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Why are film adaptations of Shakespeare unpopular?


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Old 31-07-2014, 22:18
djfunnyman
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I've thought of 2 possible reasons;

1. Shakespeare films can be boring to watch when set in the 1500's and are too old fashioned and slow

2. When a modern adaptation actually was created with Luhrmann's Romeo and Juliet it offended die hard Shakespeare fans so directors haven't been brave enough to try this since

What do you think?
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Old 01-08-2014, 00:07
rufus oculus
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Have you seen Olivier's Henry V? Or Orson Welles' Chimes at Midnight. Or Akira Kurosawa's Throne of Blood?
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Old 01-08-2014, 03:13
Billy Hicks
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1. Generally it's extremely difficult to understand the language - you'll get a minority of audience who know the play and know what's going on but this is much more in audiences for theatrical performances, anyone passing by their cinema wanting to see a quick film has a trickier time. You could rewrite it into modern English but then you're just making a film adapted from it, not technically a Shakespeare original.

2. They're bloody long. The likes of Hamlet and King Lear are three to four hours in their original form, and most film (and indeed theatre) adaptations cut major chunks out of it - or do what Kenneth Branagh did and keep everything, which makes a hell of a long film that many would struggle to sit through.

3. Despite groundbreakingly modern performances over the last several decades, mention Shakespeare to a lot of the general public and they'll think of tedious old-fashioned theatre shows with men in silly costumes saying silly words in silly deep voices, which is very rarely how any of his plays are performed today but the stereotype still remains. Coupled with that and bad memories of GCSE English and Drama scene studies, Shakespeare may forever be critically acclaimed and his plays constantly performed around the world - but put a film up against the latest Marvel superhero flick and the latter's going to win any day.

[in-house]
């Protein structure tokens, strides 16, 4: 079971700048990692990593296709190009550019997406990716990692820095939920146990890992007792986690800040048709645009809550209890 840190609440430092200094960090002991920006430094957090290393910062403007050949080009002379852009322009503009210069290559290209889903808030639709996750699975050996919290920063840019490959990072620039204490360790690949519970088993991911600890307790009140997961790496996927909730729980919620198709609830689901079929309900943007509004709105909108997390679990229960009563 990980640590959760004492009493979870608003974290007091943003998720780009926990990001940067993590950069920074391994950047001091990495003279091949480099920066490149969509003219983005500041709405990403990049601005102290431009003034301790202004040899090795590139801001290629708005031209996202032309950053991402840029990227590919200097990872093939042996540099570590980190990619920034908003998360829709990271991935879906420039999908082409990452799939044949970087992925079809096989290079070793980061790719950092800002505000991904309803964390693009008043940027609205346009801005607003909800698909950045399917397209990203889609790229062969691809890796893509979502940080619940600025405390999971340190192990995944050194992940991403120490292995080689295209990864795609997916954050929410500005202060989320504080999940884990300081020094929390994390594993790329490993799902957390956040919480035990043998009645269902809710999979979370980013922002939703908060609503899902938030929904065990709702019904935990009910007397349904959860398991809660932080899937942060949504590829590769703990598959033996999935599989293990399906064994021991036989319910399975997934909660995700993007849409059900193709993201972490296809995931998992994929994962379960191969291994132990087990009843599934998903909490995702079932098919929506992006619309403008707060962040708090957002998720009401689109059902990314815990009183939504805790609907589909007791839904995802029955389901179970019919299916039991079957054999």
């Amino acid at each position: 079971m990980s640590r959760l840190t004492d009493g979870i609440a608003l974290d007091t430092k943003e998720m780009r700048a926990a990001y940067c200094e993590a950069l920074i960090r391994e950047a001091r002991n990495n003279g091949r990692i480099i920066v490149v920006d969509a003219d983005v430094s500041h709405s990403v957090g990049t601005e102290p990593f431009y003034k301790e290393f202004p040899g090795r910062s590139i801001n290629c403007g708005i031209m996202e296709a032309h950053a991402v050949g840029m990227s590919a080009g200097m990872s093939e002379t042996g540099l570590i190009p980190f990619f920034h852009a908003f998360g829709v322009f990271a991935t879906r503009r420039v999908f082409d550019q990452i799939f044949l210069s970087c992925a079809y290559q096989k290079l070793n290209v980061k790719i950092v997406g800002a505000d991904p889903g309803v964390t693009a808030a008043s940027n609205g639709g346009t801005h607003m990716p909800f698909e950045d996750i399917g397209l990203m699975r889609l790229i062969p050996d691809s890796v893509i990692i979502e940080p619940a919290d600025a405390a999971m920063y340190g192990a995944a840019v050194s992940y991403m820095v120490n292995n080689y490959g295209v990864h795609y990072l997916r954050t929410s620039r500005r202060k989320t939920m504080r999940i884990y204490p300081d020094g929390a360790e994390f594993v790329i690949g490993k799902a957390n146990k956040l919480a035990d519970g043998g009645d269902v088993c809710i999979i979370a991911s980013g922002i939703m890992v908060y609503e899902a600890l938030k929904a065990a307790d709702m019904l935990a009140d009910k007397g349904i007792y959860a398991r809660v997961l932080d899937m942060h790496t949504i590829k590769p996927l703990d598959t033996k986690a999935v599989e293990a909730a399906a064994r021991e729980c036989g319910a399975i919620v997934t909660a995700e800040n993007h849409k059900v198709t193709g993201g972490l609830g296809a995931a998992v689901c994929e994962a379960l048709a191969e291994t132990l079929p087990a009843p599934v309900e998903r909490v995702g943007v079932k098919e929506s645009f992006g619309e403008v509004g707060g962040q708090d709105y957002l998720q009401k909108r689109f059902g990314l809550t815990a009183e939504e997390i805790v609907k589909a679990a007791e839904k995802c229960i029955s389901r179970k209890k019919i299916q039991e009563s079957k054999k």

There is one fairly recent exception and that was the one you mentioned (Baz Luhrmann's Romeo and Juliet) but to be fair this sold massively on the strength of Leonardo DiCaprio's looks, which got teenage girls flooding to cinemas and acted as a warm-up for the behemoth of Titanic a year later.
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Old 01-08-2014, 03:52
Trsvis_Bickle
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I've thought of 2 possible reasons;

1. Shakespeare films can be boring to watch when set in the 1500's and are too old fashioned and slow

2. When a modern adaptation actually was created with Luhrmann's Romeo and Juliet it offended die hard Shakespeare fans so directors haven't been brave enough to try this since

What do you think?
I really don't think 2. works as an argument. Out of a typical cinema audience, how many are going to be 'die hard Shakespeare fans'? Very few is my guess. Lurhman's Romeo & Juliet was not aimed at Shakespeare aficianadoes at all; it was aimed at a populist audience. I rather liked it, although Shakespeare's dialogue never feels right when spoken by Americans. Anyway, wasn't Luhrman's film very successful? Surely that would mean that directors would be eager to emulate this success?
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Old 01-08-2014, 09:44
Inkblot